I WISH to take you back to the Napoleonic Wars of 1793-1815.

There were more than 100,00 French Prisoners of War in this country at that time: enlisted soldiers and sailors had the worst of it, as they were housed in prison hulks at the ports of Chatham, Portsmouth and Plymouth. The luckier ones were housed in in the specially-built prisons at Norman Cross near Peterbrough and at Dartmoor.

Officers were, however, given the opportunity to give their parole – their word of honour, in writing, not to escape, and to live relatively normal lives in lodging in one of 49 towns around the UK from Abergavenny to Wantage. The Government department responsible was HM Transport Office, who had a series of parole officers in each town responsible for billeting the French POWs in and around the town, looking after their welfare, paying them an allowance (which was ½ a guinea a week) and crucially making sure that they obeyed the rules of their parole. These were:

• Prisoners were only permitted to walk up to one mile from their billet and only on main turnpike roads.

• They were not permitted to leave the highway or to cross fields.

• They had to abide by a curfew of 5pm in the winter and 8pm in summer.

The parole agent in Wantage was John Crapper, a chemist and druggist in the Market Place, who at one point had 340 French POWs in his charge.

The prisoners were either lodged with individuals in and around Wantage or in a barn (which now no longer exists) in the grounds of Priorshold in Church Street.

As you can see from the photo here, some of the prisoners left graffiti on one of the walls.

The allowance was never sufficient for some of the officers. The Vale and Downland Museum holds a letter, from Ensign LeDuc who was billeted in The Priory, in Church Street, requesting his bankers – Coutts of London – to transfer £123 to Mattingley's Bank in Wantage.

Therefore to supplement their income it was common for French Officer POWs to give lessons in French, dancing, drawing, fencing and singing as well as probably producing the items they carved from bone etc that appear on the Antiques Roadshow, to sell.

Here are a few stories of the Wantage POWs:

Two French Generals Lefebvre and Maurin were lodging with James Lutwyche, the Inspector of Taxes for East Challow. Both men were important POWs and very socially well-connected. General Lefebvre, for instance, was one of Napoleon's aide-de camps.

They were invited to dine with Sir John Throckmorton some 10 mile away from Wantage and were taken there by Thomas Goodlake JP of Letcombe Regis. On their return they were arrested by Mr Crapper and sent to prison at Wincanton for breaking their parole. The local gentry were immediately up in arms. A series of letters complaining about Mr Crapper found their way to the Transport Office, who replied that he was only doing his duty.

One correspondent asserted that although Mr Crapper complained of the Generals' breach of parole he had also allowed 30 of the prisoners to give a dance and supper to the local tradesmen of the town which had kept going till 3am. Mr Capper denied this and said he had refused the application of the prisoners for a dance until 10pm, given at an inn to the ladies of the town. Another writer accused Mr Capper of being a drunkard, fighting with the prisoners and allowing them to be often drunk in the streets. John Capper replied that 'that the prisoners called upon him as a gentleman and he was entitled to show them hospitality'.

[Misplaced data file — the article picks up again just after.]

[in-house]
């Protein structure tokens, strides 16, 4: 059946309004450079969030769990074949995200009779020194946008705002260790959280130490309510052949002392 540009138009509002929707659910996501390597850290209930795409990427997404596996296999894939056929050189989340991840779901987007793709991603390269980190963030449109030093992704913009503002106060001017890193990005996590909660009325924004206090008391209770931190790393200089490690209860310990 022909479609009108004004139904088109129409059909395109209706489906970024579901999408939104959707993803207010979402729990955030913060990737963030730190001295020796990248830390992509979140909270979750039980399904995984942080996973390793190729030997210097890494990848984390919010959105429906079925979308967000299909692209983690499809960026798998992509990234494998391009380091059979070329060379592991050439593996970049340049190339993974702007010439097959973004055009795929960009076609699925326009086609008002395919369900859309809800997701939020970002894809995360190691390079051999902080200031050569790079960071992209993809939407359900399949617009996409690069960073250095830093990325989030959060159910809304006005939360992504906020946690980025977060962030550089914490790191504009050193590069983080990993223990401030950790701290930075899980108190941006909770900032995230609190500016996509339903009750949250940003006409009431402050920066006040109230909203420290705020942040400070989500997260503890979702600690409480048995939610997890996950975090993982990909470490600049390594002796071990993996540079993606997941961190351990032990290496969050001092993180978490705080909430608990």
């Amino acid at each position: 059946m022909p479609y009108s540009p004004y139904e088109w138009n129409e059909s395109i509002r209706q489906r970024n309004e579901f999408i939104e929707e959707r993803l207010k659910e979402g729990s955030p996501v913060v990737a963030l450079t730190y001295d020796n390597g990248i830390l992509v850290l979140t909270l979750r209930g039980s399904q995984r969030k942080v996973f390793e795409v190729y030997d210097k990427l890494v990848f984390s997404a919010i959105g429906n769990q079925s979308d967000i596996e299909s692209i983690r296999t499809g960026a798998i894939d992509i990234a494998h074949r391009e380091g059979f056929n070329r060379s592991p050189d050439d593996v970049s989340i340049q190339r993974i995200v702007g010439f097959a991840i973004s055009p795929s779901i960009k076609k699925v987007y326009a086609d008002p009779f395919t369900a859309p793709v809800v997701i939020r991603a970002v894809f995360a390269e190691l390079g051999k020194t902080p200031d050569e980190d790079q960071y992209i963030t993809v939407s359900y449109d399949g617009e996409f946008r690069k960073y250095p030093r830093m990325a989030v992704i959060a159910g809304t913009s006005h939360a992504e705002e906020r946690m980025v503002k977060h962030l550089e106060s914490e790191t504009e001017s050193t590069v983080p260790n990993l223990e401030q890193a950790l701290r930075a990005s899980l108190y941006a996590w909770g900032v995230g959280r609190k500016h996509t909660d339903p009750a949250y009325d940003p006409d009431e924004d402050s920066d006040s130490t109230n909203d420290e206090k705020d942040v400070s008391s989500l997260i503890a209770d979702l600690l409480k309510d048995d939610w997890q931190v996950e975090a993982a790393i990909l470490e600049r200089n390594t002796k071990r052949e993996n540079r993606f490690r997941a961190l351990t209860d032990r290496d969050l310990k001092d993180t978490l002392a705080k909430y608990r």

Some French POWs married local girls: Lt Pierre Empereur married Ann Templer of the family who lived at Old Church House and, post-war, lived in Bordeaux.

Chevalier Victor Marion de Gaja was one of the bravest officers in the French army. He had an adventurous career during the Napoleonic Wars and was taken prisoner at the Battle of Corunna in 1808. He was then a parole prisoner at Wantage until 1810 when he was exchanged and rejoined Napoleon taking part in the Retreat from Moscow. De Gaja married Matilda, eldest daughter of Lord Robert Stephen Fitzgerald in 1817. Their daughter married the Rev Peter Atkinson, Rector of East Hendred in 1868. General de Gaja (as he was then known) lived in retirement at East Hendred, with his daughter and son-in-law where he died in 1875 and was buried in Abingdon.

There is one ghost story I have not been able to verify. A Napoleonic prisoner was billeted at the Priory just along from the museum. He and the housemaid fell in love but when the Napoleonic War ended in 1815, the POW was repatriated so it was many years before he could return to Wantage by which time the lady concerned had been persuaded to marry someone else. In despair, the now ex-POW drowned himself in the Letcombe Brook. His ghost is supposed to haunt the kitchen in the Priory.

According to the Wantage Parish Register only two French POWs died in Wantage in 1810. They were Captain Joseph Revert and Lt Casimir Dupaty, so it may have been either – one will never know.